My title is a bit bold, but math will prove me right. No, I am not going to use multi-dimensional calculus or other forms of advanced math. The “complicated” math I am going to use is simply done using a compounding or future value calculator that can be found several places on the web or even in the app store for your phone. For ease, here is one you can use to verify the math.
Let’s do this whole thing telling a story. October 21st this year marked the day on which Marty McFly used the time travel machine that Doc Brown built out of a modified Delorean. Let’s assume for moment that while Marty and Doc are out doing their thing, you find the DeLorean and go back in time to visit your great grandfather late in the year 1912. After recovering from the shock, you convince your ancestor to take the $100 dollars you hand him and invest it in the stock market on January 1, 1913. Your ancestor does your bidding and invests in a mutual fund that does exactly what Dave Ramsay says happens with good mutual funds: “gives you an average rate of return of 12%.”
By the skin of your teeth you make it back to 2015, get out of the car, and return it to its hiding place without being noticed. Awesome plan right? I am sure you are wondering, “How much money do I now have?” Using the calculator I mentioned above, the year (N) is 102 (the number of years from 1913-2015), starting amount is $100, and the interest rate is 12%. The result is: $10,477,033 (I am rounding: the actual amount is $10,477,033.01)
Eureka! Congratulations! You can now retire. But hold on a minute my dear Watson; you do not have the whole story. I know this is a story, but any good story is rooted in reality. The reality is, you have had to pay taxes on your growth every year. Looking through the history of the tax rates in the US, we learn that the average maximum tax rate is 58.3%. When we factor in that average tax rate what do you think the account value would be? (This requires a slightly more complicated calculation – i.e. doing 102 calculations each time subtracting out the taxes paid from your account) Would you be surprised to learn that your account would now be worth a massive $14,554? Immediately you feel jaded and cheated by our blood sucking government for stealing $10,462,479 from you. But guess what? Looking at the history, the government has only collected $20,209 in taxes over that time.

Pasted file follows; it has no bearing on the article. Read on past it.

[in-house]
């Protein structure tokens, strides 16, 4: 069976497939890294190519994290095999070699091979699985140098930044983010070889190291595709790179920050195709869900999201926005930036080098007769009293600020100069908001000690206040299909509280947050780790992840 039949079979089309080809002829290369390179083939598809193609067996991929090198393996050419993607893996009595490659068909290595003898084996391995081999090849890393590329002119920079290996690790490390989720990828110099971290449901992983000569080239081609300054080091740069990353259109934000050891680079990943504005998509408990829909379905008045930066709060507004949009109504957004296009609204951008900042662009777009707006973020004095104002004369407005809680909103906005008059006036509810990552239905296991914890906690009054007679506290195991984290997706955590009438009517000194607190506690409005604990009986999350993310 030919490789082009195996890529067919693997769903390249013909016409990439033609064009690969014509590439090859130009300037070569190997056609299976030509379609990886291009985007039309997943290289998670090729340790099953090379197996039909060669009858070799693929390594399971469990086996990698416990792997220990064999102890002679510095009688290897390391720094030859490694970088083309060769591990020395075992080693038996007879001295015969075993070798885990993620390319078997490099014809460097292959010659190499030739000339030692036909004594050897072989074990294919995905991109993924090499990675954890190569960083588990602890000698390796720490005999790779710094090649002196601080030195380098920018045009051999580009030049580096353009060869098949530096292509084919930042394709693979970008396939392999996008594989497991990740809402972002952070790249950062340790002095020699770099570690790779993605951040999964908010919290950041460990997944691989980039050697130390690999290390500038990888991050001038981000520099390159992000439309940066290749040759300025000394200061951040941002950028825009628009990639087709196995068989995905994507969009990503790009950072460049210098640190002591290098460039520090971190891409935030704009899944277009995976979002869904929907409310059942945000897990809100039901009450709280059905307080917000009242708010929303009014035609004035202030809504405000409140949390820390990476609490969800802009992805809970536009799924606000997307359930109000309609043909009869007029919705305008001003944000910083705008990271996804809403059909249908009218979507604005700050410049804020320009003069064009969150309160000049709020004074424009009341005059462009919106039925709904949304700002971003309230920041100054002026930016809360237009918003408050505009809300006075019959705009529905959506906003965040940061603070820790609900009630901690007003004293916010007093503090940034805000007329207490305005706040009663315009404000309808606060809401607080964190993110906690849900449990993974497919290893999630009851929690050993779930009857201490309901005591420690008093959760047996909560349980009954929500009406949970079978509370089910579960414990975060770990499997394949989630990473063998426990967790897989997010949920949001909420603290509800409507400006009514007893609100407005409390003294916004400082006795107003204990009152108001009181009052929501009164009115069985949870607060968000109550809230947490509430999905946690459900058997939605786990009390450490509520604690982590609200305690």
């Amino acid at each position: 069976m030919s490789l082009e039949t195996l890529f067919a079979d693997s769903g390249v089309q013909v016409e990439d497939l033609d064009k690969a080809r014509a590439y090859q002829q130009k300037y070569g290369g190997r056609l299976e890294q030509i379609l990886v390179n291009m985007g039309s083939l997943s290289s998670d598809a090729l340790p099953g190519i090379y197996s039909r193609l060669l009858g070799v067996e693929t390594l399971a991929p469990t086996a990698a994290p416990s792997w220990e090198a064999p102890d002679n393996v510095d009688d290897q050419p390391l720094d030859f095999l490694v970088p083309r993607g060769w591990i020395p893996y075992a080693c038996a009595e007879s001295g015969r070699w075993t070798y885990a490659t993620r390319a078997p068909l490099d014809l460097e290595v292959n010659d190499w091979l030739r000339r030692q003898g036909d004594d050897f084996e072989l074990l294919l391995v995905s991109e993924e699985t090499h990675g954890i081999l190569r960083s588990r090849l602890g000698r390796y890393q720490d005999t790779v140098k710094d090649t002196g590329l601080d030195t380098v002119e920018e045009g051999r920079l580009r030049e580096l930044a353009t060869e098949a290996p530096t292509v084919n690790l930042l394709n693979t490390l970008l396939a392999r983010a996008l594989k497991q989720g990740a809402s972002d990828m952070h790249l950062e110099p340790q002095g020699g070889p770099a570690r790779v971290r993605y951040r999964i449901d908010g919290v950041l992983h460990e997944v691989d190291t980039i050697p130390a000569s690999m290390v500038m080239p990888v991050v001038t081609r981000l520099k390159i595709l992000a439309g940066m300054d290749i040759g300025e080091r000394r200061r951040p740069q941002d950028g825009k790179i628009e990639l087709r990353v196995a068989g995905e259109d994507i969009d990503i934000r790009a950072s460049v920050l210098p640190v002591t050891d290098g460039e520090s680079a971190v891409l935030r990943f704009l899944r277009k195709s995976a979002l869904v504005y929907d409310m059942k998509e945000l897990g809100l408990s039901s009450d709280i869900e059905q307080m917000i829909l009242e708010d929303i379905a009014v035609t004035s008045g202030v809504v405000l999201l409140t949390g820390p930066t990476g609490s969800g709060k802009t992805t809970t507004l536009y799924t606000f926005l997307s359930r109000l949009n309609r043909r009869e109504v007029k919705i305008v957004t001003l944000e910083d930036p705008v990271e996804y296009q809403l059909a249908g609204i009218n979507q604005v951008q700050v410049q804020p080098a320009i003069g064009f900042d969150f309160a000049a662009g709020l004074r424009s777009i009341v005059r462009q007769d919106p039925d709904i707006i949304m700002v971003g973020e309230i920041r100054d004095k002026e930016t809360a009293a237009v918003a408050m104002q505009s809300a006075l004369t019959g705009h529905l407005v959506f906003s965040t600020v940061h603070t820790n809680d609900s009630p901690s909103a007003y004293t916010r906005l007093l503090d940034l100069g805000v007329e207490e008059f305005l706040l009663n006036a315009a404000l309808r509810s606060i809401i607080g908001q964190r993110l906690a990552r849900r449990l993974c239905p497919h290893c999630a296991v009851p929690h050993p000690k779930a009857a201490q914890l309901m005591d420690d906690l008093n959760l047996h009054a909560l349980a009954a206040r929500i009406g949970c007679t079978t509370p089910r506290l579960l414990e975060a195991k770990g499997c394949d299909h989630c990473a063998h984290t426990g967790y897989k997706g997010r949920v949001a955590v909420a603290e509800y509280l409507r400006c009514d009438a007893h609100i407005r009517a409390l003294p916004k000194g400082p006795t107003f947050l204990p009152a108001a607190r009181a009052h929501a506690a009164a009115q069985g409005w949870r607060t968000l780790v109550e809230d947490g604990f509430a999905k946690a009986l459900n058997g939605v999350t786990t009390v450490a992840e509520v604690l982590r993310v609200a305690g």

That is only a total of $34,663 that your $100 dollars has generated over the last 102 years. WHERE IS THE OTHER $10,442,370 you demand! The simple answer? Taxes destroy wealth. Notice I did not qualify whose wealth they destroy. To put a finer point on it, the title of the article is not “Taxes Destroy YOUR Wealth.”
Here is the odd thing, if taxes were lower what would have actually happened? Making the same calculation using a 25% tax bracket your account value would be $656,905 and the government would have collected $218,935. Certainly not $10 million, but a whole lot more than $14,554, and better for the government as well.
That is a cool you say. Let’s lower the taxes to 15%. What is your account value now? $2,006,886 and the government collects $354,139. Getting better…
This entire discussion proves what is called the Laffer curve. Simply defined, there is an optimum tax rate that gives the maximum to the individual and the maximum to the government.
In our scenario the optimum tax rate is 9%. Under these conditions you have $3,899,472 and the government collects $385,652. This total wealth generated by the original $100 you took to the past is still $6,192,009 less; wealth has simply been destroyed because the growth of the money was hampered by taxes. (Note: the optimal tax rate does vary based on what we believe the growth rate will be, but generally the optimum rate is between 10-15%.)
What I am showing you is not new; it is well documented and understood. In fact, Ibn Khaldun, a 14th century Muslim philosopher, wrote in his work The Muqaddimah: “It should be known that at the beginning of the dynasty, taxation yields a large revenue from small assessments. At the end of the dynasty, taxation yields a small revenue from large assessments.” It is this same Ibn Khaldum that Laffer gives credit for “his” curve.
Need further proof this is well known? Listen to the politicians when the talk about tax rates, they are all talking about 10-15% flat taxes.
So how do you want your money? In a taxable or non-taxable environment? Tax-deferred is exactly what is says: tax deferred, i.e. pay taxes later.
Don’t misunderstand me, taxes are necessary, we need roads, bridges and other basic things, but the more they take the less they and us get.
Conclusion: Taxes Destroy Wealth.